Women’s health services will still be offered at Student Health Center after departure of OB/GYN


Image: Jen Andrews

Accessible via appointment, the Health Center at Mercer is located in the Medical School at Mercer University.

Mercer University’s Student Health Center (SHC) still provides various women’s health services even though there is no longer an OB-GYN working at the clinic. Most of these services are now performed by Kacie Milholen.

Milholen holds a Master’s of Science in Nursing (MSN) and is an Advanced Practice Registered Nurse (APRN) and a Certified Family Nurse Practitioner (FNP-C). This is her second year serving in the SHC.

Milholen said in a written statement that the SHC offers “women’s health exams, which may include a pelvic exam, Pap smear, breast exam, sexually transmitted infection (STI) testing, pregnancy testing, and contraceptive (birth control) counseling.”

She wrote that most of the gynecological services that she performs on campus involve abnormal vaginal discharge, urinary tract infections, contraceptives, menstruation issues, pregnancy testing and STI screenings. Pregnant students are referred to obstetricians.

“The majority of our female students are in their ‘young adulthood’ years in which healthcare is focused on health maintenance and promotion with an emphasis on gynecological and reproductive health,” Milholen wrote.

Dr. Keisha Callins, M.D. served as part-time OB-GYN and women’s health consultant for the SHC from January to September 2017. Now she works as a clinic assistant professor in the Mercer University School of Medicine’s Department of Community Medicine and as an obstetrician and gynecologist with Community Health Care Systems.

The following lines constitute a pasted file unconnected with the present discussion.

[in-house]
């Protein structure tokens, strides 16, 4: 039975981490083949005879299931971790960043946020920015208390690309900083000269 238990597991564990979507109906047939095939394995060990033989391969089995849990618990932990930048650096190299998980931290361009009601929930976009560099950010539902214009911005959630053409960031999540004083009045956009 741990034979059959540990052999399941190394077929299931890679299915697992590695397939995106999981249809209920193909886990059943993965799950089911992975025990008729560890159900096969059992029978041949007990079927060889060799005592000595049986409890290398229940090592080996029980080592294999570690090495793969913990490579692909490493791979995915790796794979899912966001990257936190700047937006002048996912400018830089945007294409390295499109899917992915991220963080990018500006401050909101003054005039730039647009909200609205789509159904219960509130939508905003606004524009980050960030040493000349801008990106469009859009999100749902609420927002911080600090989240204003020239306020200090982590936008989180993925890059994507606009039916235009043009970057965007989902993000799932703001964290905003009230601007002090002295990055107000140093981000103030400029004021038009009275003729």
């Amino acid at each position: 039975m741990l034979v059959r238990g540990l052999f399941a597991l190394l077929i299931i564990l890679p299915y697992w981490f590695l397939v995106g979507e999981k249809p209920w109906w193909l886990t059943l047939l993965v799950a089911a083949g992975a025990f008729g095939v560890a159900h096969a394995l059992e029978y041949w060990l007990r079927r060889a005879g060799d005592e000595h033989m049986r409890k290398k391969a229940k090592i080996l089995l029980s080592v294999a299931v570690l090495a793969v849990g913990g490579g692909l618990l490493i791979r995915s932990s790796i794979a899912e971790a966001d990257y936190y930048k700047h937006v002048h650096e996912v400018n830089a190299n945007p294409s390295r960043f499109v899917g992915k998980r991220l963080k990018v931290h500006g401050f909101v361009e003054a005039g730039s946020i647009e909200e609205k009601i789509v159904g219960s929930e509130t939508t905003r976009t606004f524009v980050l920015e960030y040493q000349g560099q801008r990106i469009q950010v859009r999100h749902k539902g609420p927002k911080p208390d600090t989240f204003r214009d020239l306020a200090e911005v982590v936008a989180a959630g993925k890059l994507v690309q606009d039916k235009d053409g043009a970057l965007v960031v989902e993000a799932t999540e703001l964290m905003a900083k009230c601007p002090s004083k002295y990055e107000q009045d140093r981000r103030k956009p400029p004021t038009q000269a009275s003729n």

Callins said over the phone that she did not see a large number of patients for women’s health issues because most of the students who went to the clinic while she worked there did so to treat an illness or injury.

She said that she left her official position at the SHC because she is a National Health Service Corps Scholar. She wrote in an email that this is a federal scholarship program providing financial assistance to doctors who practice in rural or underserved communities. Callins said that last year, she found it difficult to balance her commitment to Mercer with her clinical requirement.

Callins now practices in medically underserved areas of Jones and Twiggs Counties, where she said there is no other OB-GYN.

Milholen wrote in her statement that “services have not changed since Dr. Callins is currently not working here as often.”

She said she sees many students for women’s health issues, but believes that “most female students are unaware of the women’s services offered.”

Callins said she wants to emphasize the importance of reproductive and sexual health among college-aged women.

“In order to be effective,” she said, students need balanced “physical, spiritual and emotional health.”

She said that women’s health and experiences are often downplayed or ignored, which, combined with a college lifestyle, can make that balance difficult to achieve.

Callins hopes that more students will take advantage of the women’s services at the clinic. She said that the SHC is convenient because students can use their University insurance plan, and that the on-campus location is useful for all students, especially international students and others without transportation.